The house was 'L'-shaped and what remains today consists of the (lowered) tower and section to the right and single rooms width to the left.
"Not a lost house entirely as half is still standing and occupied. Built by the Husseys on a greenfield site, the house was completed c.1903. Again, a medium-sized house with 25 servants at the time, it was designed by a local architect called Benson. The house must have appeared very modern for rural Somerset in 1903 as it has flat roofs, an integral tall tower containing water tanks with views up to 45 miles distant, several bathrooms, 9 indoor WCs, electric lights, telephone (Crewkerne 5) etc. Occupied by the Army during WW2, it didn't suffer too badly but by the early 1960's it was thought too unwieldy. Often in this situation it is the servants' wing that goes, but the best half went instead together with many features such as the tower which was reduced - although with 9 beds remaining its still a fairly sizable house. The house is approached along a 1/4 mile drive with 2 lodges, one of which is placed strangely halfway along the drive. The last Mrs Hussey sold up Maincombe in 1987 (although retaining some 2000 acres) having lived alone for some years. She told me at the time that the flat roofs had never leaked once. Recent owners have, unhappily, fitted a new standard roof using modern slate."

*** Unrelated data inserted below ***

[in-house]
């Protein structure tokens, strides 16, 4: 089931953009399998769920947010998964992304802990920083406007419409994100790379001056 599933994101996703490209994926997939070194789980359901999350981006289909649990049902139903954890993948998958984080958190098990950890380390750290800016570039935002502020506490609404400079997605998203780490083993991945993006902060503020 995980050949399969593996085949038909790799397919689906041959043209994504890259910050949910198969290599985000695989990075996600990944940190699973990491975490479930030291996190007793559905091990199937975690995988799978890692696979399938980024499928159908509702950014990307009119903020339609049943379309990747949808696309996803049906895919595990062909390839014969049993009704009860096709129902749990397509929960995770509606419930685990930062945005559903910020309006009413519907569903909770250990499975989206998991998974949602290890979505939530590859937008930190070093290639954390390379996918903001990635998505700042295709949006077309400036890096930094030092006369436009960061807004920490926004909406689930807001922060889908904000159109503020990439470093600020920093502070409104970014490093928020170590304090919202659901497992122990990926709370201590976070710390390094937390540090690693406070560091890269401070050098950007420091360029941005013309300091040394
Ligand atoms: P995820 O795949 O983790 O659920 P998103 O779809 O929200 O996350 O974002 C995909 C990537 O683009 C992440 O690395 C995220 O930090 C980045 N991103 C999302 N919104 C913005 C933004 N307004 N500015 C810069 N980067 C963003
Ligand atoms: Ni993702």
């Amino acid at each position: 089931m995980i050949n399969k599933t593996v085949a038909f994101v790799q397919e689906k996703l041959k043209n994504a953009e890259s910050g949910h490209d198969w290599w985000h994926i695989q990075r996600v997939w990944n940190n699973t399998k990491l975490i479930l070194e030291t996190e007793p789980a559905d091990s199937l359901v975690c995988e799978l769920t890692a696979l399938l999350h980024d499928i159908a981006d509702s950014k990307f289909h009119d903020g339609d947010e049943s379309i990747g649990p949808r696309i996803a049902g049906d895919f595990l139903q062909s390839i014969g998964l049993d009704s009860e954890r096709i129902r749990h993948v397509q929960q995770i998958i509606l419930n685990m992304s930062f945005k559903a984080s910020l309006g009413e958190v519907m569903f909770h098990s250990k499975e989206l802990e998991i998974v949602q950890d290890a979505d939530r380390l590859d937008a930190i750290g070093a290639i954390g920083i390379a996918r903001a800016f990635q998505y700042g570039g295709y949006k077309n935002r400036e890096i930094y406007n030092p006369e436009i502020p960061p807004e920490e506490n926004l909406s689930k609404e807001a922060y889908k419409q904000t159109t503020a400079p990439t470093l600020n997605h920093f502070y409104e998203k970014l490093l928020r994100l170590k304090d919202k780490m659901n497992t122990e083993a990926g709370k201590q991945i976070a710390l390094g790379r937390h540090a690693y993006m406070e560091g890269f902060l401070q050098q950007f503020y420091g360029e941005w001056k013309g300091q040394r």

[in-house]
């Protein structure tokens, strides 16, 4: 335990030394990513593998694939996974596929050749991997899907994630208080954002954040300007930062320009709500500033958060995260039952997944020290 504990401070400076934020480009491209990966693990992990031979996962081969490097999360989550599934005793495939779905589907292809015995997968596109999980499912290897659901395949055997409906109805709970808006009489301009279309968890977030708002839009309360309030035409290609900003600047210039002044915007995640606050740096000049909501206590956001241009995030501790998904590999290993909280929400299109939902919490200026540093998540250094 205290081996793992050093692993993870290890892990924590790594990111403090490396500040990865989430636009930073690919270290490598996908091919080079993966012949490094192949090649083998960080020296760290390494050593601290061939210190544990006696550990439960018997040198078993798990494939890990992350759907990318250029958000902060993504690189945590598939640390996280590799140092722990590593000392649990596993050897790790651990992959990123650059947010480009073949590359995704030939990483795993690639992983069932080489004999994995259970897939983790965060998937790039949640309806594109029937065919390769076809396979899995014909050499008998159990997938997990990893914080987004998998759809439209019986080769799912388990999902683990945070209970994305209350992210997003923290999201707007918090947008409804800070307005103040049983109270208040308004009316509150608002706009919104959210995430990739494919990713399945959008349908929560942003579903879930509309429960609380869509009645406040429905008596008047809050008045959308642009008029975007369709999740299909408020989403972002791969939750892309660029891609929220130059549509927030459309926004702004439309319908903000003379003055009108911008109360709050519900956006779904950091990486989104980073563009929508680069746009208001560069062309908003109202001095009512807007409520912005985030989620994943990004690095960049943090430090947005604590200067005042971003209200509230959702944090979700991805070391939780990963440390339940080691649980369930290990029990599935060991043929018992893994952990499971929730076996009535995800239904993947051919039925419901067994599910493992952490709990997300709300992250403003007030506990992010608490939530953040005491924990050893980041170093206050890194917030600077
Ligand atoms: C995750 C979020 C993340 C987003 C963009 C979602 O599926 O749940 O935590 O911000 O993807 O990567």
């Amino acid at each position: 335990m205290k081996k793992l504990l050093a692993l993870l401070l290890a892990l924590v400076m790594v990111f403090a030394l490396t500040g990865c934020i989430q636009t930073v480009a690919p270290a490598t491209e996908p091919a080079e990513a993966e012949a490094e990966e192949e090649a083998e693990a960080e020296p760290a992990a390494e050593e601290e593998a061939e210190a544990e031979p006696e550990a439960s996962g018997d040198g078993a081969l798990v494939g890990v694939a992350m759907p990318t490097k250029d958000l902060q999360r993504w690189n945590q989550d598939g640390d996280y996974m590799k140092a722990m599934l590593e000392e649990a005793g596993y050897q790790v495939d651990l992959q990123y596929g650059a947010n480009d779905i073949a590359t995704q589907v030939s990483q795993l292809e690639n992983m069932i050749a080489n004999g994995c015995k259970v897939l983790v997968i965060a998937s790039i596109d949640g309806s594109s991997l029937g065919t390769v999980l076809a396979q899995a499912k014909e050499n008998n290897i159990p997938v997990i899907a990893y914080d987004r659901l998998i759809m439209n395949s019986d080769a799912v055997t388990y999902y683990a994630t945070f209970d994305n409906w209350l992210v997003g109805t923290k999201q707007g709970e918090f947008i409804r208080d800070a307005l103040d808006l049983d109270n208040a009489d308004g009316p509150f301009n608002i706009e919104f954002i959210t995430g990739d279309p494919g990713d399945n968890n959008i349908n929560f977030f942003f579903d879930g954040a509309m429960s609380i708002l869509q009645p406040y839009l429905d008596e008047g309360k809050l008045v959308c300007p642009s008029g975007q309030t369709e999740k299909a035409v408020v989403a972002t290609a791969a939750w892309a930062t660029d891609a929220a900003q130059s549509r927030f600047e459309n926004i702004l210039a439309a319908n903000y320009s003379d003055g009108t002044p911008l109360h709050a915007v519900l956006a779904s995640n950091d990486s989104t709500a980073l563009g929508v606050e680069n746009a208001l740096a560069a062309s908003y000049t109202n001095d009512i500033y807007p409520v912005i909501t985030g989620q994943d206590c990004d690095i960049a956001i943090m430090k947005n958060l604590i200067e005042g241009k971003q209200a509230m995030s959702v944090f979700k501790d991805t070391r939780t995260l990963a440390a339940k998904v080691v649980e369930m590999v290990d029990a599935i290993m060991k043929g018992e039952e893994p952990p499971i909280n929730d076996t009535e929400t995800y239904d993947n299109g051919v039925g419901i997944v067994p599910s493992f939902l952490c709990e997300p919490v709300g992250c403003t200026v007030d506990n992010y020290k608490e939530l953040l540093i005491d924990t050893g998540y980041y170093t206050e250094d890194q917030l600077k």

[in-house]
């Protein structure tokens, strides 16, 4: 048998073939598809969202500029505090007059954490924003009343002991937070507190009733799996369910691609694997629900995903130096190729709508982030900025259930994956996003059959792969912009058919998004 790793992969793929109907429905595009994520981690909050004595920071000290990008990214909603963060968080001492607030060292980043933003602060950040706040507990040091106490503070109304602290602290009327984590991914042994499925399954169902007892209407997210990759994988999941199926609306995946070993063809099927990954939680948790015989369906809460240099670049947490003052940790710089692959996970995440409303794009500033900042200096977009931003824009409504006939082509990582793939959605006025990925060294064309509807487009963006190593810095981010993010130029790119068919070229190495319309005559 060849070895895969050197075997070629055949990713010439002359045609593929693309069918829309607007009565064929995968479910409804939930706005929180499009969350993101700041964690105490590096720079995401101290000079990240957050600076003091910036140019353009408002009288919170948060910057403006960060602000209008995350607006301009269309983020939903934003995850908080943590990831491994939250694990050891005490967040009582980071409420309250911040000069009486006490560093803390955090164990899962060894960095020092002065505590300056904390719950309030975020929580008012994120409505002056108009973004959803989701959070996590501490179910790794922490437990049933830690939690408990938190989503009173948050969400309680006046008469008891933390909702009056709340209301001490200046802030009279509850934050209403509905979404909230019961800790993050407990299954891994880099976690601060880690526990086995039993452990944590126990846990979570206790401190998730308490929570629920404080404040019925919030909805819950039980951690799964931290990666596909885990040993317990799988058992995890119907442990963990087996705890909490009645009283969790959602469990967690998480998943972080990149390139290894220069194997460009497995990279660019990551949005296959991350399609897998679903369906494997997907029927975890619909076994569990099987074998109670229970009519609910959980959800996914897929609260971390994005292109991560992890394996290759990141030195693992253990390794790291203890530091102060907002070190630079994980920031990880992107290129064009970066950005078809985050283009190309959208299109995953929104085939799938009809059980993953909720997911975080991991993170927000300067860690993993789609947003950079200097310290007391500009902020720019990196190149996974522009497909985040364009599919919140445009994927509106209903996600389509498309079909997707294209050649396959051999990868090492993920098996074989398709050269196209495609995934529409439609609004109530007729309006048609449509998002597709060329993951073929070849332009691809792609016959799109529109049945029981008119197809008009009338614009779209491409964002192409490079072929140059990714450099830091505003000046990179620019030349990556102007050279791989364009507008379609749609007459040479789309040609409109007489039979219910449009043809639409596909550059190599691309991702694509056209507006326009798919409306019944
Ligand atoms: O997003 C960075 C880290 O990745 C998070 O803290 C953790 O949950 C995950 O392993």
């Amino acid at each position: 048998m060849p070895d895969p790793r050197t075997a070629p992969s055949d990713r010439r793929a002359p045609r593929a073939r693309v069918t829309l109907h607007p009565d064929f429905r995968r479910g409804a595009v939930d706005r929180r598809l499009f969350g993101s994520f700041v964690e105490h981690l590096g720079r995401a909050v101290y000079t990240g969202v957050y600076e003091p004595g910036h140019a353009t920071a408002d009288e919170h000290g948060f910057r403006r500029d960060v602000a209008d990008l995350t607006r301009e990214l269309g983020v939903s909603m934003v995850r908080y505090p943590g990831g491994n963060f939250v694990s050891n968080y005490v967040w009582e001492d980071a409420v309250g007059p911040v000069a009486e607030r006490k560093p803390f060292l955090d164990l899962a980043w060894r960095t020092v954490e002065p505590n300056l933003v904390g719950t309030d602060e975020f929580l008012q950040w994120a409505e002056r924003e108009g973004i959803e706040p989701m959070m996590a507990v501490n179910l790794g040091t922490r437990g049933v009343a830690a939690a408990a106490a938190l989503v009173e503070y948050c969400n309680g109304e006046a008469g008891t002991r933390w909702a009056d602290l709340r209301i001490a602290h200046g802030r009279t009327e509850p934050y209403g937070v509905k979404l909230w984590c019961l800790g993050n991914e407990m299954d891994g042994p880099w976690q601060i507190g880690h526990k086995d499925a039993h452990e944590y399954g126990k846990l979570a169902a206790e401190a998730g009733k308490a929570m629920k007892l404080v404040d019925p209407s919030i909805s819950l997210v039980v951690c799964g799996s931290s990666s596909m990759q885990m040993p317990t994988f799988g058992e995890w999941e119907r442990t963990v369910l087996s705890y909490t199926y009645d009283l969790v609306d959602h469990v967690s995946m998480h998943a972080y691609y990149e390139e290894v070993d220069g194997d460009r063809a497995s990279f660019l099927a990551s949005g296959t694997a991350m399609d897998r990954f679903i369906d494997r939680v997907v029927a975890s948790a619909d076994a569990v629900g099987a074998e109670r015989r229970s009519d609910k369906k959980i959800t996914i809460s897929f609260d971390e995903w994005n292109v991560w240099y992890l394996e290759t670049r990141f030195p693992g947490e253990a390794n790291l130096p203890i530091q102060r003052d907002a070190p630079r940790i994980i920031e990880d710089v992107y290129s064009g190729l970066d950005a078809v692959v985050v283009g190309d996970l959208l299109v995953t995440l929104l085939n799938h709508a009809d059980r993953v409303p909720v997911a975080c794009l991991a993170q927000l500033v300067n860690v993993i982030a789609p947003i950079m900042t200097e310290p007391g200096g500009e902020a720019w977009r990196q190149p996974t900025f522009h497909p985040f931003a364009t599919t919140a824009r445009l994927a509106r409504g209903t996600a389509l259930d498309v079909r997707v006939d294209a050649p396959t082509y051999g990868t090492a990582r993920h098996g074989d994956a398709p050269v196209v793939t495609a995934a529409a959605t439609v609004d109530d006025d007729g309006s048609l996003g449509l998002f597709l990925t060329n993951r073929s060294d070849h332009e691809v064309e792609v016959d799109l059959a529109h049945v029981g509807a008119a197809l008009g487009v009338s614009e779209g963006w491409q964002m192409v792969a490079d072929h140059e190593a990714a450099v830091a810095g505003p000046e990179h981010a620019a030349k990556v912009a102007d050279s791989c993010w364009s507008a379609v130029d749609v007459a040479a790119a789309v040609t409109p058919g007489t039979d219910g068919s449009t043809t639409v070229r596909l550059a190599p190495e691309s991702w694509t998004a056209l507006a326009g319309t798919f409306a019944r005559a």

Acknowledgement: images and information kindly provided by N. Josling.